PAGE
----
adjective, vast·er, vast·est.
Origin of vast
Examples from the Web for vastness
These sculptures all around the city make the vastness almost like a treasure hunt!New York Is Not Really the Best Place for the All-Star Game|Sarah Langs|July 14, 2013|DAILY BEAST
His artwork is heavily influenced by the vastness of the big, open sky.James Turrell: Looking Back at 50 Years of Illuminating Light as Art|Jean Trinh|May 26, 2013|DAILY BEAST
I was either looking down at my notebook or out at the vastness of the site, which itself felt completely arbitrary.At the Hanford Nuclear Reservation, a Steady Drip of Toxic Trouble|Eric Nusbaum|February 24, 2013|DAILY BEAST
Where vastness once signaled bounty, it gives off now a whiff—and sometimes more than that—of excess, of self-indulgence.
Universal execration derives a grandeur even from its vastness.Toilers of the Sea|Victor Hugo
This first expedition opened their eyes to the vastness of the undertaking, and led many to doubt who did not doubt before.The Story of the Atlantic Telegraph|Henry M. (Henry Martyn) Field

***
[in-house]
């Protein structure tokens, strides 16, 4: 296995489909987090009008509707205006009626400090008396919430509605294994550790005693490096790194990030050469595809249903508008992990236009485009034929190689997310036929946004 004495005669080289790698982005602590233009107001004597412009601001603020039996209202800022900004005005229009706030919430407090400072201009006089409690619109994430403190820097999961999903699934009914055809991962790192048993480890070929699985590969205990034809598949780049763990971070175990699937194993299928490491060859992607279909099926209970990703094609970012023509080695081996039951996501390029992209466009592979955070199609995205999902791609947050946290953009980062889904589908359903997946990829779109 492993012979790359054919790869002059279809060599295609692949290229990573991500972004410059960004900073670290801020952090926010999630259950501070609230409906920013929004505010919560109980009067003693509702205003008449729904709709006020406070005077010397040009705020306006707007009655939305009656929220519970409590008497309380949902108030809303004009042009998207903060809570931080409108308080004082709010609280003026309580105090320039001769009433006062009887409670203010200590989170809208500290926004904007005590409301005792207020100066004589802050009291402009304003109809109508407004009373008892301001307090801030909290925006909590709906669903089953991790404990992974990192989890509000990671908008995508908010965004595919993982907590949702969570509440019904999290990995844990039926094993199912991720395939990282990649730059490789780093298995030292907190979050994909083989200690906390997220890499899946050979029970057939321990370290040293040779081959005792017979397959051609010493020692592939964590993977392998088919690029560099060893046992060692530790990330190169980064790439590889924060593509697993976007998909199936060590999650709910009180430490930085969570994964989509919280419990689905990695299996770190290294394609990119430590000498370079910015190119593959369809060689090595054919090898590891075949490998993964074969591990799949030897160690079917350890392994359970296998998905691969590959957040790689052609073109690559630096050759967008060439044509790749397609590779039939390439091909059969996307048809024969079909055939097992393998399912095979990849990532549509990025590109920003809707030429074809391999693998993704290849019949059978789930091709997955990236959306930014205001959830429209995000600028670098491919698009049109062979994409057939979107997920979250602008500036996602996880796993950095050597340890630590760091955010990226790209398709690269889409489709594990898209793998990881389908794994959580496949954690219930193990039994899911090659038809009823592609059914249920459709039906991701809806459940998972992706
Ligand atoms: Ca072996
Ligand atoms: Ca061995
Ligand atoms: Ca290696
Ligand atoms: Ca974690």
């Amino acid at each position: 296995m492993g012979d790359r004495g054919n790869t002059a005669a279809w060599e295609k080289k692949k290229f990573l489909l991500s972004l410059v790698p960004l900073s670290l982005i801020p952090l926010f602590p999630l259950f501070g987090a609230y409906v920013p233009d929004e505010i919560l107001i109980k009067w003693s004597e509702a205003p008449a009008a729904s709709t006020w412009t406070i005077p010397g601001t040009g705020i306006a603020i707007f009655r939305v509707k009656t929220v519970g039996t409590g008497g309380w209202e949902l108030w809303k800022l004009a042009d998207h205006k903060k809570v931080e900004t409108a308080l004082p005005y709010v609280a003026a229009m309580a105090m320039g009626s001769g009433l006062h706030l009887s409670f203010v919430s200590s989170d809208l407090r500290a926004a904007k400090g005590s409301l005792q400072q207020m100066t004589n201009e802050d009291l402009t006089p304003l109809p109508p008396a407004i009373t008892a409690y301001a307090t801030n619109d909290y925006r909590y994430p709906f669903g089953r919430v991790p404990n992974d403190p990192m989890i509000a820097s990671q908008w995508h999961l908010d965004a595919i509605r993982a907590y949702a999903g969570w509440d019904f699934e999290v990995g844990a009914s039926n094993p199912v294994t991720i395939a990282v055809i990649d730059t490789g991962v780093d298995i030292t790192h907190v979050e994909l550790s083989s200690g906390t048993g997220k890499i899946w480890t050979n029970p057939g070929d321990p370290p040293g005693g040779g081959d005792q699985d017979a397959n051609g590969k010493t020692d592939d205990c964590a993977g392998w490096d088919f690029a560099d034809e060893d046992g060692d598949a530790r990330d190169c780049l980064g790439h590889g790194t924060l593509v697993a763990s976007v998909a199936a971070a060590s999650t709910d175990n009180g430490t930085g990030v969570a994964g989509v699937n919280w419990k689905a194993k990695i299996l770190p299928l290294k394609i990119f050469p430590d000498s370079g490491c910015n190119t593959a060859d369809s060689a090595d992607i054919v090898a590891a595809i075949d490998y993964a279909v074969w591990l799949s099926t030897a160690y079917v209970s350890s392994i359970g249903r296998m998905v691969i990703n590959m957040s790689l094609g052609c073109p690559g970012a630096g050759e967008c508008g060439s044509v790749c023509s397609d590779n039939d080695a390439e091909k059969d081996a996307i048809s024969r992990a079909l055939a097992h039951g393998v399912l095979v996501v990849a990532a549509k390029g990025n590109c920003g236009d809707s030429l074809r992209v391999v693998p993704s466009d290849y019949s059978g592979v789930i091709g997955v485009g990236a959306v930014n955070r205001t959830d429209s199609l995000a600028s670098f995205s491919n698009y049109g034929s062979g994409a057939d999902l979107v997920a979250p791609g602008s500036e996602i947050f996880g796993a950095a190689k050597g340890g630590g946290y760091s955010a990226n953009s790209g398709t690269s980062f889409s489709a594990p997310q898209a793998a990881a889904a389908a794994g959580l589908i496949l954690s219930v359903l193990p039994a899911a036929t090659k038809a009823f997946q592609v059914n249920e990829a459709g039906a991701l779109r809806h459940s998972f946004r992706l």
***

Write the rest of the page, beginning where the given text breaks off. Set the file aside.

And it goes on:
"You may well say that, David," the woman answered with a certain pride in the vastness of her calamity.The Leatherwood God|William Dean Howells
And then the vastness of the problem enunciated by her demand loomed before him.Carmen Ariza|Charles Francis Stocking
I need not describe to you, who know the place so well, the vastness of the building or the splendour of its appearance.The Adventures of a Dog, and a Good Dog Too|Alfred Elwes
Word Origin for vast
1570s, from Middle French vaste, from Latin vastus "immense, extensive, huge," also "desolate, unoccupied, empty." The two meanings probably originally attached to two separate words, one with a long -a- one with a short -a-, that merged in early Latin (see waste). Very popular early 18c. as an intensifier. Related: Vastly; vastness.